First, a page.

Thursday, August 25, 2011
Vereen: 'I'm ready to go'
By Chris Forsberg
Chris Forsberg/ESPN BostonPatriots rookie Shane Vereen at his locker Thursday at Gillette Stadium.
FOXBOROUGH, Mass. -- Sidelined for nearly all of training camp with a hamstring injury, New England Patriots rookie running back Shane Vereen said Thursday that he's nearing full health and hopes to stay on the field as the regular season nears.
Vereen, injured in his second practice of training camp in early August, returned to full-pads activities for the first time Wednesday. He said Thursday he's uncertain if he'll be able to play in Saturday's exhibition game in Detroit -- unsure if he'll even travel -- but is simply happy to be back on the field after three weeks.
"[Practice] went good, as far as being able to get back out there," said Vereen. "I'm looking forward to staying out there this time."
One of New England's two second-round picks (56th overall), Vereen rushed for 2,834 yards in three seasons at California. He said the Cal system prepped him well for New England's spread offense. And while the 5-foot-10, 205-pound back wouldn't deem himself at full health, he is getting closer.
"I’m getting there, getting real close," said Vereen, who admitted he feels a bit behind, in part because of the lack of OTAs and camps during the lockout. The time away from the field allowed him to dive into the playbook and study film, but hamstring injuries can be tricky to overcome, especially trying to avoid aggravating the injury.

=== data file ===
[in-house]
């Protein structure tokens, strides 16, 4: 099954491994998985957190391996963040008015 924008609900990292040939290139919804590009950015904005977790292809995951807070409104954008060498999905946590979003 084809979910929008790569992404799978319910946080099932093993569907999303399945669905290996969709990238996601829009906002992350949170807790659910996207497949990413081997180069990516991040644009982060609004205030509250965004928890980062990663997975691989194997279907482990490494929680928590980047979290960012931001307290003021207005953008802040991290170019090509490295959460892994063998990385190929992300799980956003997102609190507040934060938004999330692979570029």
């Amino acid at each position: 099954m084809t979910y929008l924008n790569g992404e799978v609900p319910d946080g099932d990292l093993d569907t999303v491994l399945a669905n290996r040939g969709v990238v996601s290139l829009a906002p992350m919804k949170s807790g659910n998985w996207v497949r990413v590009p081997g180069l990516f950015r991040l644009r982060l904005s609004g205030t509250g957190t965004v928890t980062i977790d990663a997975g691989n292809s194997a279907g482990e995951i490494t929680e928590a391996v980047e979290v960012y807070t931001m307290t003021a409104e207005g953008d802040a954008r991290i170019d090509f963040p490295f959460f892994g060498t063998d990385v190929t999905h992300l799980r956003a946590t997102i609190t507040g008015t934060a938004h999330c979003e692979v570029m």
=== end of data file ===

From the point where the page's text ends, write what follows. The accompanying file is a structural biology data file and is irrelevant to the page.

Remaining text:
"I think my body feels behind, it's sore," admitted Vereen. "But I feel good... I'm ready to play."
Despite being unable to get on the field, Vereen said he won't put additional pressure on himself to make up for lost time.
"I don’t think I need to step outside and try too much," said Vereen. "I have confidence in myself. And whatever role the coaches want me to play, that's what I'll be willing to do."
Patriots coach Bill Belichick stressed that there's a lot more that goes into learning the running back position than simply carrying the football.
"Talk about blitz pickup, all the different fronts you can have, all the different blitz assignments, with various protections and all the combination blitzes that we see these days," said Belichick. "I think running back is a very mentally challenging position to learn. All the different run reads, the fronts that teams run, the way they stem to them, the stunts when the ball is snapped, things that happen after the ball is snapped, reading coverages, recognizing man, zone, combination man and zones, guys that are blitzing, guys that are faking that they’re blitzing but they’re really in coverage, guys that start off in coverage and then turn around and blitz. I think the running back’s job is very difficult."
Vereen said he's leaning on the veterans on the team to help him catch up on what was forfeited by the summer work stoppage.
"Missing OTAs and all that type of stuff, it kinda set a lot of rookies back," said Vereen. "But a lot of the vets are helping us out and moving us along pretty well. We’ll just see how it goes."